Knowing how many personas you should create was something we found quite tough to nail down. The Soundwave Community is made up of a diverse mix of great people all being brought together by a mutual love for music. As Community Manager for the past 2+ years, I’ve gotten to know all our different types of ‘personas’ very well and to keep referring to all of them all the time would be impossible, there’s just too many!
Through our research, the general consensus seemed to be that 3 was a good number of personas to start with. We conducted an audit on our existing userbase and identified 10 different personas! It’s essential to be aware of them all but not realistic to represent them all with individual personas.
Narrowing it down to three can be tough and there’s no magic formula for doing this. For us, we used our data and insights to measure the following:
- The size of each segment: What % did each individual persona represent out of our total user base?
- Activity levels: Who engages with and contributes to our app the most?
- Value: What segments are most likely to complete the success metrics we need them to in order to add as much value to the business as possible?
If you are finding it extremely difficult to narrow it down to 3 that’s okay! The number of personas you create does depend on your company and product. In my opinion, one is too restrictive and with 5 or more, things will just get messy. Start with 3 and, all going well, you can add on if needs be ☺
Keep them short and sweet!
A persona is supposed to be a concise, snapshot of a particular person who represents one of your 3 largest segments of your target customer base. It should be 2 pages max. and contain at least 1 image. Any member of your team should be able to look at this document for 1 minute and absorb all the main information. If they can’t understand who this person is and what motivates them, then you’ve done something wrong. Assuming that the information itself is correct, you’ve either included too much or not enough.
Getting the balance right here can be tough and if you’ve done a lot of research, you might struggle to make sacrifices. It’s really important to stick to the 2 page rule and only include the most essential information. Read through it again and again and question everything on whether it’s actionable or not!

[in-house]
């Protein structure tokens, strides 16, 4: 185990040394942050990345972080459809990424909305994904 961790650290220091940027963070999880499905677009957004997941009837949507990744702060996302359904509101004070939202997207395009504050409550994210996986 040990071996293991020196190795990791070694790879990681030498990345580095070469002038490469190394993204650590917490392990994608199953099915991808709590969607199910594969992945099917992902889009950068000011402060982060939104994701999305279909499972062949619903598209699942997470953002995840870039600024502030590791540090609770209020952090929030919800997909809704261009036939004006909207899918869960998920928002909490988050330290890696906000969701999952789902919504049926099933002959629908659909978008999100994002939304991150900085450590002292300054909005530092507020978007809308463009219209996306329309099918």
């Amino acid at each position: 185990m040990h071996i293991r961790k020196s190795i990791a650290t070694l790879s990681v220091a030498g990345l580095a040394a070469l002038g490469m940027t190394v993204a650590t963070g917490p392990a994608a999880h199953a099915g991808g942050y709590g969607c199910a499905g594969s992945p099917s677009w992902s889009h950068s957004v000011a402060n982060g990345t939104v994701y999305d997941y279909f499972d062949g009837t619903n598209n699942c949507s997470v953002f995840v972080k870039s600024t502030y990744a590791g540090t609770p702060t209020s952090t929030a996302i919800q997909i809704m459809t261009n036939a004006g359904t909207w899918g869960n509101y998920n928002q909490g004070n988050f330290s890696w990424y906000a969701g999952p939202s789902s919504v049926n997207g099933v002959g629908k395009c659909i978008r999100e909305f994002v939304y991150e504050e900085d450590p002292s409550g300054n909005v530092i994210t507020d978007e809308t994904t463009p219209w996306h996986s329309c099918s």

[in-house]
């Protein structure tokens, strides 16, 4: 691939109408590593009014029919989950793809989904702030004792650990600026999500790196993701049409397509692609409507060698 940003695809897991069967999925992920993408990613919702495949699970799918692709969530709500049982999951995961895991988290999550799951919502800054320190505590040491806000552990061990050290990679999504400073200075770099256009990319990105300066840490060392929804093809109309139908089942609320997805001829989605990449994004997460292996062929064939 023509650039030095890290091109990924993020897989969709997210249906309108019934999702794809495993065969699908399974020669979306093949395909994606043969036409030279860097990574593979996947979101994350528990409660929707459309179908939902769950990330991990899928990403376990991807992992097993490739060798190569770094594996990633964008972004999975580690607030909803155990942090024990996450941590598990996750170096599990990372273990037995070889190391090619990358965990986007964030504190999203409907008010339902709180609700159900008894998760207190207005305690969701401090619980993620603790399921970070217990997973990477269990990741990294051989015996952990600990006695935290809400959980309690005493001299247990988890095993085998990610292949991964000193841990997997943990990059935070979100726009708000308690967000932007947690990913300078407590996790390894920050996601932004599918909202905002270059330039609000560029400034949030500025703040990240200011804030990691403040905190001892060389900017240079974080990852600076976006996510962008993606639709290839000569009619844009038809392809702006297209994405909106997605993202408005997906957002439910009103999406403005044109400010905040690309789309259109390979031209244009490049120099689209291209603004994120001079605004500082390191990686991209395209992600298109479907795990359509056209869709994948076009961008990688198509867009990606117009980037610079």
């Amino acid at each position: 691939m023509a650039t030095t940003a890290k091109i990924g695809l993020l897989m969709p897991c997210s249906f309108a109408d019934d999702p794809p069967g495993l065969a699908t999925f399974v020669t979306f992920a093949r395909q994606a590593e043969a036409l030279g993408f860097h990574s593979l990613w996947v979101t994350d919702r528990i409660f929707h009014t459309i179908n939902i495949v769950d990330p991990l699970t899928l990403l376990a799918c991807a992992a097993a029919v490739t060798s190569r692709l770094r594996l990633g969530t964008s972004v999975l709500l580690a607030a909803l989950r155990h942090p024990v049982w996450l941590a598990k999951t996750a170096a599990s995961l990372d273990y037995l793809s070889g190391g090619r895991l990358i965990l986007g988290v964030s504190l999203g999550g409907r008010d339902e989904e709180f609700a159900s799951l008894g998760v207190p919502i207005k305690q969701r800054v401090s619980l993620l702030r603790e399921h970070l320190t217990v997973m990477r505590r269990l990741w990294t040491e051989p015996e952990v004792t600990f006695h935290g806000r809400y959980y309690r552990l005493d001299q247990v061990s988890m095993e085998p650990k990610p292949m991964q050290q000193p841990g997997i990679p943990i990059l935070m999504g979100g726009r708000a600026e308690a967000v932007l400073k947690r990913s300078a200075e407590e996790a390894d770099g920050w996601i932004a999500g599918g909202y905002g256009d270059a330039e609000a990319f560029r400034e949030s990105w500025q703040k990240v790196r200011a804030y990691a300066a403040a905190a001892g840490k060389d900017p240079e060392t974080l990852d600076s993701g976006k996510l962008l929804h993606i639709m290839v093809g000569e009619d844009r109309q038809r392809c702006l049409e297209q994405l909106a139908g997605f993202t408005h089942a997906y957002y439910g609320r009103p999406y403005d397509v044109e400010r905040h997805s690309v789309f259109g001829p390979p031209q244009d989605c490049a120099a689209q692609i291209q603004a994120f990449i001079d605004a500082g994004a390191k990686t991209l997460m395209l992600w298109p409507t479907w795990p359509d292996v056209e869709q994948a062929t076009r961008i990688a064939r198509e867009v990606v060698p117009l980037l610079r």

(If you begin to feel like you’re profiling someone for a murder investigation then maybe rein it back a bit…)
Finishing touches make all the difference
Something I noticed when researching personas and looking through lots of other company examples was that while the info was top notch, the design and final display of the finished docs often left a lot to be desired. Assuming they are done properly, you will have put in a lot of hard work so it can be a real shame to fall at the last hurdle! Take the extra time to put the finishing touches on them and make them engaging and pleasing to the eye. Make sure to get them printed out and put them up around the office where you know they will be seen! Our 3 personas; Kate, Damo and Ed join us at lunch everyday where we have them all up on the wall!
Woohoo! We’re done! Oh wait…
Chances are if you’ve done things right, you’re going to be seriously happy once your personas are hanging proudly on the wall. While you should be very pleased with your achievement it’s really important to remember that just like real people, your personas are going to change too.
You should always be conducting research, always talking to your users and always questioning your personas. As technology and trends continue to evolve, so will your persona’s motivations and goals. Keep an open mind and take solace in the fact that you’ll find it much easier to do them the second time around!
I hope you’ve found this helpful and wish you luck if you’re thinking of embarking on a personas journey! For us here at Soundwave they have already proven themselves as a very useful tool in our armoury. The fact that they are on display in the office makes a big difference too; often sparking conversations and encouraging everyone to keep the user in mind. If you start to feel like you’re suffering from multiple-personality disorder, and your ‘other selves’ happen to be your companies personas then congrats! You’re doing great☺